Altered serotonin (5-HT) 1D and 2A receptor expression may contribute to defective insulin and glucagon secretion in human type 2 diabetes.

Research output: Contribution to journalArticle

Abstract

Islet produced 5-hydroxy tryptamine (5-HT) is suggested to regulate islet hormone secretion in a paracrine and autocrine manner in rodents. Hitherto, no studies demonstrate a role for this amine in human islet function, nor is it known if 5-HT signaling is involved in the development of beta cell dysfunction in type 2 diabetes (T2D). To clarify this, we performed a complete transcriptional mapping of 5-HT receptors and processing enzymes in human islets and investigated differential expression of these genes in non-diabetic and T2D human islet donors. We show the expression of fourteen 5-HT receptors as well as processing enzymes involved in the biosynthesis of 5-HT at the mRNA level in human islets. Two 5-HT receptors (HTR1D and HTR2A) were over-expressed in T2D islet donors. Both receptors (5-HT1d and 5-HT2a) were localized to human alpha, beta and delta cells. 5-HT inhibited both insulin and glucagon secretion in non-diabetic islet donors. In islets isolated from T2D donors the amine significantly increased release of insulin in response to glucose. Our results suggest that 5-HT signaling participates in regulation of overall islet hormone secretion in non- diabetic individuals and over-expression of HTR1D and HTR2A may either contribute to islet dysfunction in T2D or arise as a consequence of an already dysfunctional islet.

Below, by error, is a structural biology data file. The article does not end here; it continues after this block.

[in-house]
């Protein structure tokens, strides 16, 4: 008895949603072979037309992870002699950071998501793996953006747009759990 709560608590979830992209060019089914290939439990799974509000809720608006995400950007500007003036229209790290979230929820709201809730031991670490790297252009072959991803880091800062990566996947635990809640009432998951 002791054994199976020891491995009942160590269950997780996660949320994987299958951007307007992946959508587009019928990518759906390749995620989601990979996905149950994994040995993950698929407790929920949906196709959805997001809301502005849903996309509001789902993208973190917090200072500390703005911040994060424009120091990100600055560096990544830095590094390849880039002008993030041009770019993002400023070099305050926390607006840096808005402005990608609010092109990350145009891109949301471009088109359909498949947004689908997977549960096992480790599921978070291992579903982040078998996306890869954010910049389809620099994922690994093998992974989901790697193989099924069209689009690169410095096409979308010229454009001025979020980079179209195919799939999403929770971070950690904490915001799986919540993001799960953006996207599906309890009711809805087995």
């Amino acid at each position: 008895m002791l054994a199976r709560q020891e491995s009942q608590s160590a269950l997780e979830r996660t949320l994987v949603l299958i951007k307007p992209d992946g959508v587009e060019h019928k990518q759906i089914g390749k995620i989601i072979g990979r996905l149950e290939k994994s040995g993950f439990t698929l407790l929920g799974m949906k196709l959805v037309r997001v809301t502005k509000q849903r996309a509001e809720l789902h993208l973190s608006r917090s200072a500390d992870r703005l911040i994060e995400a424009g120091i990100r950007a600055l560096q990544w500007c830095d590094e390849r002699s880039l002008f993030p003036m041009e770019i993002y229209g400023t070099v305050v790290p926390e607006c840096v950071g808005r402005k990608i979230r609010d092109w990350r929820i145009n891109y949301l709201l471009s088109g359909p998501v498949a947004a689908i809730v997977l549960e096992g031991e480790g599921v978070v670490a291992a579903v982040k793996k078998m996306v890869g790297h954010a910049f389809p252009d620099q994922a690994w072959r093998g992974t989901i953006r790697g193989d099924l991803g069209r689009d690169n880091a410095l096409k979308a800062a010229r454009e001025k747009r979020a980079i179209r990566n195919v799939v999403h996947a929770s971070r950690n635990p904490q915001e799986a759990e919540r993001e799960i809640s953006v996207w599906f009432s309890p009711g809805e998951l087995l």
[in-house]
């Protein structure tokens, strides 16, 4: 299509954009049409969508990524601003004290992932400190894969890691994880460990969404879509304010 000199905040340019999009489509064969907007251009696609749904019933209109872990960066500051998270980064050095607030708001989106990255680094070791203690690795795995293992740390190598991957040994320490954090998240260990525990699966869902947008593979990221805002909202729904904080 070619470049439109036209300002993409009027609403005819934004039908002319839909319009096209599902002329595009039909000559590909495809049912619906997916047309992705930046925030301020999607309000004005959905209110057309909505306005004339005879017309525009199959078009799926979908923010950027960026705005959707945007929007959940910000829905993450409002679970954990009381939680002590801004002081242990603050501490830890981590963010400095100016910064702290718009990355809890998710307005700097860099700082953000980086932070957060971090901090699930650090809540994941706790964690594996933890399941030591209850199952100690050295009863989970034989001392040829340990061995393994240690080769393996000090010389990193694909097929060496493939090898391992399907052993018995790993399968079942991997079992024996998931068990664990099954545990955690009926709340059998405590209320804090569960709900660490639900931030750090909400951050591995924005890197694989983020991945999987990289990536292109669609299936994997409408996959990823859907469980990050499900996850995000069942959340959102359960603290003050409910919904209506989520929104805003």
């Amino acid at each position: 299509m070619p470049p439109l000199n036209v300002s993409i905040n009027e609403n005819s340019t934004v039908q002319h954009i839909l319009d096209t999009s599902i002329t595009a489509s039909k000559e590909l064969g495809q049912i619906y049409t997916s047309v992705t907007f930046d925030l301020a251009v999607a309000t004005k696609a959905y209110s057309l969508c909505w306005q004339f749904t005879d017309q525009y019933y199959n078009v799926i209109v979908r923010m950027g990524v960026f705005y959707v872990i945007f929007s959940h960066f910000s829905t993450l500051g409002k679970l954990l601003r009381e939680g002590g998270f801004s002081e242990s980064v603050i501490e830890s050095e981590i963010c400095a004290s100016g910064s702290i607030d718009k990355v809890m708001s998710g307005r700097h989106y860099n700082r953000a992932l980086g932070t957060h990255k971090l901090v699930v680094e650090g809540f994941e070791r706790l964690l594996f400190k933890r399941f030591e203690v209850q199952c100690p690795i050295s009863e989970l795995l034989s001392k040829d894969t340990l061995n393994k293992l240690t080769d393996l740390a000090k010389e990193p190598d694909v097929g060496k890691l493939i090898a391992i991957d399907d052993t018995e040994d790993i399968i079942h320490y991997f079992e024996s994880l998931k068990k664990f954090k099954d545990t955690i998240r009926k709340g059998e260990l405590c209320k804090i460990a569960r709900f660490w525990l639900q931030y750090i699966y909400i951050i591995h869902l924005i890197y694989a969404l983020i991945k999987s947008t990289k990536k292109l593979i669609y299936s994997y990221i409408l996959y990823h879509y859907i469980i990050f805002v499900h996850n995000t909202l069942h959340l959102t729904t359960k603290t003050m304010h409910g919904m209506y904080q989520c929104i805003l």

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Subject classification (UKÄ) – MANDATORY

  • Endocrinology and Diabetes
Original languageEnglish
Pages (from-to)113-120
JournalPeptides
Volume71
Publication statusPublished - 2015
Publication categoryResearch
Peer-reviewedYes

Bibliographic note

The information about affiliations in this record was updated in December 2015. The record was previously connected to the following departments: Islet patophysiology (013212132), Diabetes and Celiac Unit (013241540), Diabetes and Endocrinology (013241530), Molecular Metabolism (013244000), Molecular Metabolism (013212001), Faculty of Medicine (000022000), Epigenetics and Diabetes (013241505), Neuroendocrine Cell Biology (013241501)

Related research output

Bennet, H., 2016, Unit of Diabetes and Celiac Disease. 78 p.

Research output: ThesisDoctoral Thesis (compilation)

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